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41 - 50 of 62 results for: VPGE::Leadership ; Currently searching offered courses. You can also include unoffered courses

MS&E 273: Technology Venture Formation

Open to graduate students interested in technology driven start-ups. Provides the experience of an early-stage entrepreneur seeking initial investment, including: team building, opportunity assessment, customer development, go-to-market strategy, and IP. Teaching team includes serial entrepreneurs and venture capitalists. Student teams validate the business model using R&D plans and financial projections, and define milestones for raising and using venture capital. Final exam is an investment pitch delivered to a panel of top tier VC partners. In addition to lectures, teams interact with mentors and teaching team weekly. Enrollment by application: http://www.stanford.edu/class/msande273. Recommended: 270, 271, or equivalent.
Terms: Aut | Units: 3-4 | Grading: Letter (ABCD/NP)

MS&E 274: Dynamic Entrepreneurial Strategy

Primarily for graduate students. How entrepreneurial strategy focuses on creating structural change or responding to change induced externally. Grabber-holder dynamics as an analytical framework for developing entrepreneurial strategy to increase success in creating and shaping the diffusion of new technology or product innovation dynamics. Topics: First mover versus follower advantage in an emerging market; latecomer advantage and strategy in a mature market; strategy to break through stagnation; and strategy to turn danger into opportunity. Modeling, case studies, and term project.
Terms: Win | Units: 3 | Grading: Letter or Credit/No Credit

MS&E 275: Intelligent Growth in Startups

Explore the foundational and strategic elements needed for startups to be designed for "venture scale" at inception. Themes include controversial and disruptive insights, competitive analysis, network effects, organizational design, and capital deployment. Case studies, expert guests, and experiential learning projects will be used. Primarily for graduate students. Limited enrollment. Admission by application. Recommended: basic accounting.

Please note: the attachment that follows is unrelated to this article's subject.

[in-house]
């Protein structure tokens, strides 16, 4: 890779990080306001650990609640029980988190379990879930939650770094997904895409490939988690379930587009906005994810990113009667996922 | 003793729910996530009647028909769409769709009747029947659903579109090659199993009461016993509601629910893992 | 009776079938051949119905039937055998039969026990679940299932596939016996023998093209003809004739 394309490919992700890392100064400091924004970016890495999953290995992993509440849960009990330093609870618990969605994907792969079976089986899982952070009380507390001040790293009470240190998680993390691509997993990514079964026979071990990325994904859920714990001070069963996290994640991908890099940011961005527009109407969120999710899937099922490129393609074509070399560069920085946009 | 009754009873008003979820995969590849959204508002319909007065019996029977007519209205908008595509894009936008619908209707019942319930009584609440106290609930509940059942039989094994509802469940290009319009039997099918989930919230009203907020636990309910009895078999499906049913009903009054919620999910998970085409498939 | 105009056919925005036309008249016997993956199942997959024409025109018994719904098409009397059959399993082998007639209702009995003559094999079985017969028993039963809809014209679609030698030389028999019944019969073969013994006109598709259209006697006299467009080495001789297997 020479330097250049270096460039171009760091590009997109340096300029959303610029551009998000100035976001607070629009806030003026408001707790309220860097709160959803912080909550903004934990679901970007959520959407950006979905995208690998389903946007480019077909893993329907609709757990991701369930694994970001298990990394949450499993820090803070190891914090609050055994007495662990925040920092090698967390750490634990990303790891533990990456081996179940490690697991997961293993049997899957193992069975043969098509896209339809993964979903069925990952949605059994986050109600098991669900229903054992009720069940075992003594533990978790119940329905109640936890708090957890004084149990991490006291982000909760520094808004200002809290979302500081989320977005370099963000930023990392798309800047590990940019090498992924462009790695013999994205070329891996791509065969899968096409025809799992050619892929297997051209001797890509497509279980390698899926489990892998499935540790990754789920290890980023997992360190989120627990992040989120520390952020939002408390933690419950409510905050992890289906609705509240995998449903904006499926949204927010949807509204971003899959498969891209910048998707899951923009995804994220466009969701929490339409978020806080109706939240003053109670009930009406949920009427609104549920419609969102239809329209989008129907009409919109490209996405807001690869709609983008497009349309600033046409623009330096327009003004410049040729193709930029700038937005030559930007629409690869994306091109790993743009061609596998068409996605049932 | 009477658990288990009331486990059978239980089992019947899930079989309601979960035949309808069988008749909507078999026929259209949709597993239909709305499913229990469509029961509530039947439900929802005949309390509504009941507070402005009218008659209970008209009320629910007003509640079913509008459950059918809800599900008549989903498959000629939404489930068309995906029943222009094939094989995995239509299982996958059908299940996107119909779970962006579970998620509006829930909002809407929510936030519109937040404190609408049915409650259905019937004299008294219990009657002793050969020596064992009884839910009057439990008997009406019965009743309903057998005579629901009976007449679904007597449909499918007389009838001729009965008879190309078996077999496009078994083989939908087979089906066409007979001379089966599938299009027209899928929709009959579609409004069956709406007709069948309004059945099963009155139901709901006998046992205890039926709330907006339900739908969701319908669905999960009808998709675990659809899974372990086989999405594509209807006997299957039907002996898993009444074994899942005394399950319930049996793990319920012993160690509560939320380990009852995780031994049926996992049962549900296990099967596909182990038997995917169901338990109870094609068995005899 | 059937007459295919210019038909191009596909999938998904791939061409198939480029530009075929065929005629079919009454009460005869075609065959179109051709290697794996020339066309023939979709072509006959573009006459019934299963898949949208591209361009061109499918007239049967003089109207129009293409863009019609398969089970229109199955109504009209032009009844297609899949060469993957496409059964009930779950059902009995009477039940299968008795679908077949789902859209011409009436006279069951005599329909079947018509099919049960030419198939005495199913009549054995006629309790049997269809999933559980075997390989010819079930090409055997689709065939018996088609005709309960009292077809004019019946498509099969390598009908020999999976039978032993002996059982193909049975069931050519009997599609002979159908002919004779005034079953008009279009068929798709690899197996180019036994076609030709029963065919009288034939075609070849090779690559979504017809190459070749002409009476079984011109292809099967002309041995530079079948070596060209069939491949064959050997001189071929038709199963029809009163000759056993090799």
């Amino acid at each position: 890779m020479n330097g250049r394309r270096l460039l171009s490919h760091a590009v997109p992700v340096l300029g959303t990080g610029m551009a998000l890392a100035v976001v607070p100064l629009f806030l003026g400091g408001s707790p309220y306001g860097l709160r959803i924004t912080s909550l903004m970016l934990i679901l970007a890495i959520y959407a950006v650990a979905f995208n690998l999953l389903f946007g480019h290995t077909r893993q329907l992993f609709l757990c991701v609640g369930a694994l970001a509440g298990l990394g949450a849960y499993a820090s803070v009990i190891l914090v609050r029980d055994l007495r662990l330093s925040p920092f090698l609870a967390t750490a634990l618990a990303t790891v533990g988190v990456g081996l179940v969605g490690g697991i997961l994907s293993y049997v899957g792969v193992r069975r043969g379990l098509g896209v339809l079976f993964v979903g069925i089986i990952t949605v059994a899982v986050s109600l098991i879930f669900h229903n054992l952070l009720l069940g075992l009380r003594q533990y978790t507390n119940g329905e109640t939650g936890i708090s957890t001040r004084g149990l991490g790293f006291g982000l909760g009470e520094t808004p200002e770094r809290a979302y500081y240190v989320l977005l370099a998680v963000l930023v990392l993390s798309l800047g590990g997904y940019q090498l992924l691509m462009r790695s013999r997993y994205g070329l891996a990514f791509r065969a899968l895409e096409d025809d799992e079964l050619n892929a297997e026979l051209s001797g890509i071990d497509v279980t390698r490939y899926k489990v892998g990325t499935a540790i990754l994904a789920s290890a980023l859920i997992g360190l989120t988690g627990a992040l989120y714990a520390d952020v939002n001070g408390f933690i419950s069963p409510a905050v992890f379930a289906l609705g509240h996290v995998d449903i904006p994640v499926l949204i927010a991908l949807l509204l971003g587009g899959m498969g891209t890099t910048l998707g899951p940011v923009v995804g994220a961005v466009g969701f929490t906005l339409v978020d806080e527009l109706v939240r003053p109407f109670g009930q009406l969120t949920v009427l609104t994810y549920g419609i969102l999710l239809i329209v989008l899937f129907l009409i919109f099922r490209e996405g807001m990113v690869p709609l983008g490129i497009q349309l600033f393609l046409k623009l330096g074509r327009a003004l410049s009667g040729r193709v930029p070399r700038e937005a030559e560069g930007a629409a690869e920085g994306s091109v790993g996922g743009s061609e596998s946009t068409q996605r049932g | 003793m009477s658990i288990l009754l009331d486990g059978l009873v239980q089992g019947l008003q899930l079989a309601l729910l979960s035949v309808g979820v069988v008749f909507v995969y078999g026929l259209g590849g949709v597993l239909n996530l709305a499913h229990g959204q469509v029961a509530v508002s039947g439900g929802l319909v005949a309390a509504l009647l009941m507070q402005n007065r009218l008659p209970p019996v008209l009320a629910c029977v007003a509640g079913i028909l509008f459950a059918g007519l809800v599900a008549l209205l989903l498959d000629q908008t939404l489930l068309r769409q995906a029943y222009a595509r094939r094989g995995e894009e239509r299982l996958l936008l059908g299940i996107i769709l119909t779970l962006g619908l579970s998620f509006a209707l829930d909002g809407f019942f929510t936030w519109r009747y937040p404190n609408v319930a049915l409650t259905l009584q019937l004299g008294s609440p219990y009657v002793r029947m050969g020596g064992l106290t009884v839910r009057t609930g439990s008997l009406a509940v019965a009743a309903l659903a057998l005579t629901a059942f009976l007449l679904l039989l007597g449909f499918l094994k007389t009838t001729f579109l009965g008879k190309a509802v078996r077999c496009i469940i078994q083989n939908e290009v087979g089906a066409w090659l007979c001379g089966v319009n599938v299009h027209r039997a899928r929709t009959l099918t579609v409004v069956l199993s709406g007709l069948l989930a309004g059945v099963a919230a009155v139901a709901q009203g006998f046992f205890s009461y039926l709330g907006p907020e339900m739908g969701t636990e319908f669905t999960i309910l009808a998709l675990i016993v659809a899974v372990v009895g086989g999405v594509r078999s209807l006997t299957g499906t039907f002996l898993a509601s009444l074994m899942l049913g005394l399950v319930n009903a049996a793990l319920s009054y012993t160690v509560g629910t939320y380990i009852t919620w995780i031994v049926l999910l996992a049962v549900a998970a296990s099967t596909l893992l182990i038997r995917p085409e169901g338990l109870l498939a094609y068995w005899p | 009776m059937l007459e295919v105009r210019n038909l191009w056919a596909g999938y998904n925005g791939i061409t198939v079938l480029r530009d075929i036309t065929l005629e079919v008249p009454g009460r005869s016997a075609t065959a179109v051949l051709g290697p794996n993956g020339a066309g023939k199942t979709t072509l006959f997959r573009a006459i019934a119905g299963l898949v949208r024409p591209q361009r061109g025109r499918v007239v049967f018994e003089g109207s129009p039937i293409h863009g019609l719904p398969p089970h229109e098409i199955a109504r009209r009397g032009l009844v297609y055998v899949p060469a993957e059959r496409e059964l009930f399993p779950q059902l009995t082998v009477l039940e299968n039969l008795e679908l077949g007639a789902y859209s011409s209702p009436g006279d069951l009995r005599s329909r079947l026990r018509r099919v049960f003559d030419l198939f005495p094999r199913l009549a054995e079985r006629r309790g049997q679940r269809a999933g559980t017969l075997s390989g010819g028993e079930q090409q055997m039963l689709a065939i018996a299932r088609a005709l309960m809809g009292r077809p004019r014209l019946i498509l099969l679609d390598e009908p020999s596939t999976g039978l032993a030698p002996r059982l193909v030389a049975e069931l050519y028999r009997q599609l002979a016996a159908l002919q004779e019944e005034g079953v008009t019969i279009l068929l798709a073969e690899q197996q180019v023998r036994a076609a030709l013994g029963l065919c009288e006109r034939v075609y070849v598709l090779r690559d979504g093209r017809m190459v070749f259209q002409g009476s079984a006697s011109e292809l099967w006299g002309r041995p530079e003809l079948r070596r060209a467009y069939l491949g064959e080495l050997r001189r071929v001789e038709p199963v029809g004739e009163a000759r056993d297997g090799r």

Terms: Spr | Units: 3 | Grading: Letter (ABCD/NP)
Instructors: Miura-Ko, R. (PI)

MS&E 276: Entrepreneurial Management and Finance

For graduate students only, with a preference for engineering and science majors. Emphasis on managing high-growth, early-stage enterprises, especially those with innovation-based products and services. Students work in teams to develop skills and approaches necessary to becoming effective entrepreneurial leaders and managers. Topics include assessing risk, understanding business models, analyzing key operational metrics, modeling cash flow and capital requirements, evaluating sources of financing, structuring and negotiating investments, managing organizational culture and incentives, managing the interplay between ownership and growth, and handling adversity and failure. Limited enrollment. Admission by application. Prerequisite: basic accounting.
Terms: Spr | Units: 3 | Grading: Letter or Credit/No Credit

MS&E 472: Entrepreneurial Thought Leaders' Seminar

Learn about entrepreneurship, innovation, culture, startups and strategy from a diverse lineup of accomplished leaders and entrepreneurs in venture capital, technology, education, philanthropy and more. Open to all Stanford students. Required weekly assignment. May be repeated for credit.